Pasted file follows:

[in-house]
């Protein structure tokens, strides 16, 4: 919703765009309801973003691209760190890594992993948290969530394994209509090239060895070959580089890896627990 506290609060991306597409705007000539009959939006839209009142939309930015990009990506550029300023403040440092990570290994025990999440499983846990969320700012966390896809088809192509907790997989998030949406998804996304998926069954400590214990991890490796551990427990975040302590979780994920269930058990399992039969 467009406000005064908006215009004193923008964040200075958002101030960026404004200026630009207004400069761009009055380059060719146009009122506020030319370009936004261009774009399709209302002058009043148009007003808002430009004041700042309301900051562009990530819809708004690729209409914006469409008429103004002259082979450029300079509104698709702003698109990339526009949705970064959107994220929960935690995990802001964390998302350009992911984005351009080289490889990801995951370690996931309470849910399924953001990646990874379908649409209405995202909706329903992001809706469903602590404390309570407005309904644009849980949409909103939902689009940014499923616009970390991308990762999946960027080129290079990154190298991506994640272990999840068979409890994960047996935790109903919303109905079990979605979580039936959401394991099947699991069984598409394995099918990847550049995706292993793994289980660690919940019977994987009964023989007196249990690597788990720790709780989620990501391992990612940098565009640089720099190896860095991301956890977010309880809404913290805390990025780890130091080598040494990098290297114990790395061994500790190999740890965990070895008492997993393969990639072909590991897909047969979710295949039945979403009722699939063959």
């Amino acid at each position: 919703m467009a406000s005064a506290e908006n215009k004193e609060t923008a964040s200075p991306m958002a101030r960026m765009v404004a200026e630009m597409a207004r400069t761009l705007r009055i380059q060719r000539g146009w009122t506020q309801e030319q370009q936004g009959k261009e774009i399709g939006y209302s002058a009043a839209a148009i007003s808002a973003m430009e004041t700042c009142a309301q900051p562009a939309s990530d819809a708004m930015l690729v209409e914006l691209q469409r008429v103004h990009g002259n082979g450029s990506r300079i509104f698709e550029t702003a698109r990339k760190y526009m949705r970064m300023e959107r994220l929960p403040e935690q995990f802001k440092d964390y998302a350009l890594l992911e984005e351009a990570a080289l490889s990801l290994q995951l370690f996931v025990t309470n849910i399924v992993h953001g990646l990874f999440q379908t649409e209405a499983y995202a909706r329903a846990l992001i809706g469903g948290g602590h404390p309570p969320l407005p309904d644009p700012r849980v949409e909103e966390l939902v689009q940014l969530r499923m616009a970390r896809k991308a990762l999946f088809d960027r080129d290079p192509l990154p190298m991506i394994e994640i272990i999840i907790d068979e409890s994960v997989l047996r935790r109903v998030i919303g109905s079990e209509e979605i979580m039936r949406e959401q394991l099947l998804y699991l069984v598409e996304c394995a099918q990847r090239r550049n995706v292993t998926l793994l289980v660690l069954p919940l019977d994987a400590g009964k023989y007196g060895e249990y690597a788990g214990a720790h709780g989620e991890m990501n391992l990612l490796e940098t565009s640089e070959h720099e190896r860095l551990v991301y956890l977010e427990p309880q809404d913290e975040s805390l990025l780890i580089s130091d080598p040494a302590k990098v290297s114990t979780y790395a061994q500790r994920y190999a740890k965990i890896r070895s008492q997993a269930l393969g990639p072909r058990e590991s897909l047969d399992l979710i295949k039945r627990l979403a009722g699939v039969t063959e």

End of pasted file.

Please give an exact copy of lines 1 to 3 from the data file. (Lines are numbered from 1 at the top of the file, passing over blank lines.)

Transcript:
[in-house]
């Protein structure tokens, strides 16, 4: 919703765009309801973003691209760190890594992993948290969530394994209509090239060895070959580089890896627990 506290609060991306597409705007000539009959939006839209009142939309930015990009990506550029300023403040440092990570290994025990999440499983846990969320700012966390896809088809192509907790997989998030949406998804996304998926069954400590214990991890490796551990427990975040302590979780994920269930058990399992039969 467009406000005064908006215009004193923008964040200075958002101030960026404004200026630009207004400069761009009055380059060719146009009122506020030319370009936004261009774009399709209302002058009043148009007003808002430009004041700042309301900051562009990530819809708004690729209409914006469409008429103004002259082979450029300079509104698709702003698109990339526009949705970064959107994220929960935690995990802001964390998302350009992911984005351009080289490889990801995951370690996931309470849910399924953001990646990874379908649409209405995202909706329903992001809706469903602590404390309570407005309904644009849980949409909103939902689009940014499923616009970390991308990762999946960027080129290079990154190298991506994640272990999840068979409890994960047996935790109903919303109905079990979605979580039936959401394991099947699991069984598409394995099918990847550049995706292993793994289980660690919940019977994987009964023989007196249990690597788990720790709780989620990501391992990612940098565009640089720099190896860095991301956890977010309880809404913290805390990025780890130091080598040494990098290297114990790395061994500790190999740890965990070895008492997993393969990639072909590991897909047969979710295949039945979403009722699939063959």
């Amino acid at each position: 919703m467009a406000s005064a506290e908006n215009k004193e609060t923008a964040s200075p991306m958002a101030r960026m765009v404004a200026e630009m597409a207004r400069t761009l705007r009055i380059q060719r000539g146009w009122t506020q309801e030319q370009q936004g009959k261009e774009i399709g939006y209302s002058a009043a839209a148009i007003s808002a973003m430009e004041t700042c009142a309301q900051p562009a939309s990530d819809a708004m930015l690729v209409e914006l691209q469409r008429v103004h990009g002259n082979g450029s990506r300079i509104f698709e550029t702003a698109r990339k760190y526009m949705r970064m300023e959107r994220l929960p403040e935690q995990f802001k440092d964390y998302a350009l890594l992911e984005e351009a990570a080289l490889s990801l290994q995951l370690f996931v025990t309470n849910i399924v992993h953001g990646l990874f999440q379908t649409e209405a499983y995202a909706r329903a846990l992001i809706g469903g948290g602590h404390p309570p969320l407005p309904d644009p700012r849980v949409e909103e966390l939902v689009q940014l969530r499923m616009a970390r896809k991308a990762l999946f088809d960027r080129d290079p192509l990154p190298m991506i394994e994640i272990i999840i907790d068979e409890s994960v997989l047996r935790r109903v998030i919303g109905s079990e209509e979605i979580m039936r949406e959401q394991l099947l998804y699991l069984v598409e996304c394995a099918q990847r090239r550049n995706v292993t998926l793994l289980v660690l069954p919940l019977d994987a400590g009964k023989y007196g060895e249990y690597a788990g214990a720790h709780g989620e991890m990501n391992l990612l490796e940098t565009s640089e070959h720099e190896r860095l551990v991301y956890l977010e427990p309880q809404d913290e975040s805390l990025l780890i580089s130091d080598p040494a302590k990098v290297s114990t979780y790395a061994q500790r994920y190999a740890k965990i890896r070895s008492q997993a269930l393969g990639p072909r058990e590991s897909l047969d399992l979710i295949k039945r627990l979403a009722g699939v039969t063959e």